In assembling the cutters in my preferred fitted within the socket 15 in the head,'the journal sleeves 14 are then inserted therein, the bearing sleeves 11 are threaded over the upper shank 10 of the'cutters and introduced within the journal sleeve 14. The set screws 13 are then threaded through the journal sleeves 14 into the grooves 12 in the bearing sleeves 14. The screws thus serve to retain the journal sleeves 14 in place and also retain 'cutters are rolled upon the bottom and sides of the hole. This rolling movement will give a rotation to the cutters, acting'to dig into the bottom of the hole with the forward cutting faces and to shear away the material from the sides and bottom of the hole with the lateral cutting edges 7. This type of bit will be found to be very efiicient in operation as the cutters are adapted to act upon the bottom of the hole with a sharp scraping action, and the sides of the cutters act to maintain the gage of the hole at the sides thereof. Furthermore, the thrust of the cutting action is directed inwardly toward the head of the bit in such manner that the force of this'thrust is taken up efficiently in the bearings in the head so that there will be little tendency for breaking or wear on the operative. parts.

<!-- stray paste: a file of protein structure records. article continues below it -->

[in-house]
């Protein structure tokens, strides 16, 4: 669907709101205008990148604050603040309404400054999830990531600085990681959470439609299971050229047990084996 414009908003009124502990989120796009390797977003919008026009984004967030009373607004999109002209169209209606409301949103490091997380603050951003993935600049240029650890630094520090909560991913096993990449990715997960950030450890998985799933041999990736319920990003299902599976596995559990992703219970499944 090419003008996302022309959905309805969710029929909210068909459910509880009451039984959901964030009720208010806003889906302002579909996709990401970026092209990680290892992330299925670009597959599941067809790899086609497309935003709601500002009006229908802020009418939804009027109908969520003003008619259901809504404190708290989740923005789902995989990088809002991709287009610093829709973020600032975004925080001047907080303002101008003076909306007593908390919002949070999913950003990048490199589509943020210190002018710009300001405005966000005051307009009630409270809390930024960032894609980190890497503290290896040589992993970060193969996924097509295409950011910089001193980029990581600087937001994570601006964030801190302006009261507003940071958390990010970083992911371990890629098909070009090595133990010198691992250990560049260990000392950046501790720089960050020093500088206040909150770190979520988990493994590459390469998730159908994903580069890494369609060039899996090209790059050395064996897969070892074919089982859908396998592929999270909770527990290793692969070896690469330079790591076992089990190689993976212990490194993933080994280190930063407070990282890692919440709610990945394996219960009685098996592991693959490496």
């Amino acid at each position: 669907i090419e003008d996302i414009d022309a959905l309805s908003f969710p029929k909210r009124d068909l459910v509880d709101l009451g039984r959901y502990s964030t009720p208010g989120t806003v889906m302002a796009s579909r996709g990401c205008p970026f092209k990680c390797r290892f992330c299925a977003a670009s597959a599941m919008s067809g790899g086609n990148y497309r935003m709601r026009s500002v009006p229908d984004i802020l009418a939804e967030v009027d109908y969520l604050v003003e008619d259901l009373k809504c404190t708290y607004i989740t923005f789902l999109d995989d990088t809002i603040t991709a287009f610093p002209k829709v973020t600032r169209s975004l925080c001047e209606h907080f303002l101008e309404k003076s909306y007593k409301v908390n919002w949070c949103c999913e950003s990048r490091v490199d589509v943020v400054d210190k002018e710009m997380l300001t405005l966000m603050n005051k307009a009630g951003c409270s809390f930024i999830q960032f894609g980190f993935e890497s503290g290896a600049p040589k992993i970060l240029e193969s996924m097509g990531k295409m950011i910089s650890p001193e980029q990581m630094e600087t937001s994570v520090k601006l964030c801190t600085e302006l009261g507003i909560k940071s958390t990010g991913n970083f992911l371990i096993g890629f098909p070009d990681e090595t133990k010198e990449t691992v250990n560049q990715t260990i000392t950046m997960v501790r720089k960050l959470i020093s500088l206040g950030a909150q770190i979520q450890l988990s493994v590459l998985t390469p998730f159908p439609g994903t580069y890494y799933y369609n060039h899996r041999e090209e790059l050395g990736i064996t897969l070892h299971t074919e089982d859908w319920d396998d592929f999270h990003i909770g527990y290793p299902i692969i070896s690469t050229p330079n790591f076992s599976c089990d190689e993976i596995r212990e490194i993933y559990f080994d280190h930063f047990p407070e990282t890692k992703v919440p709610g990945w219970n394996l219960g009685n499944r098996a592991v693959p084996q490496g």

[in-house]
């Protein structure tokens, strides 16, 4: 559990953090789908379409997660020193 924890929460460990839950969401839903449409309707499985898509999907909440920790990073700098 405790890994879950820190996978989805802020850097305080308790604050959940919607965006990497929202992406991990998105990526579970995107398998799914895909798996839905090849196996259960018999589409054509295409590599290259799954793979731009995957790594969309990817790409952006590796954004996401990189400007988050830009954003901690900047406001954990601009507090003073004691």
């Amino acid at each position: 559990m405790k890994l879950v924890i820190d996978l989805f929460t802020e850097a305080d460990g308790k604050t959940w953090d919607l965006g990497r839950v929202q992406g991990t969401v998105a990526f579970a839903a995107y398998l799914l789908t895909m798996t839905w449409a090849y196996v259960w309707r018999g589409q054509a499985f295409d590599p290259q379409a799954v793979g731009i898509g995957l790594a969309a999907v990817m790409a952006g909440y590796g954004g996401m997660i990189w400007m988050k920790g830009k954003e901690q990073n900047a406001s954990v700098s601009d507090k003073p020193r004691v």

Having thus described my invention, the further advantages of which will be obvious, what I claim as new and desire to protect by Letters Patent is:

1. In a rotary boring drlll, a head, approximately upright cutters rotatable in sockets in the forward face of said head, and having a tapered forward cutting face and laterally tapered cutting edges so arranged that one side thereof is parallel with the sides of the bore being drilled, the other face being adapted to cut the bottom of the hole and each cutter positioned to bear upon the bottom of the hole.

2. In a rotary boringdrill, a head, four approximately upright cutters of uniform size mounted on pins rotatable in sockets in the lower end thereof, said cutters being approximately pyramidal in shape to provide four longitudinal cutting teeth on the sides and four radial teeth on the forward face thereof, said cutters arranged to drill a cylindrical hole.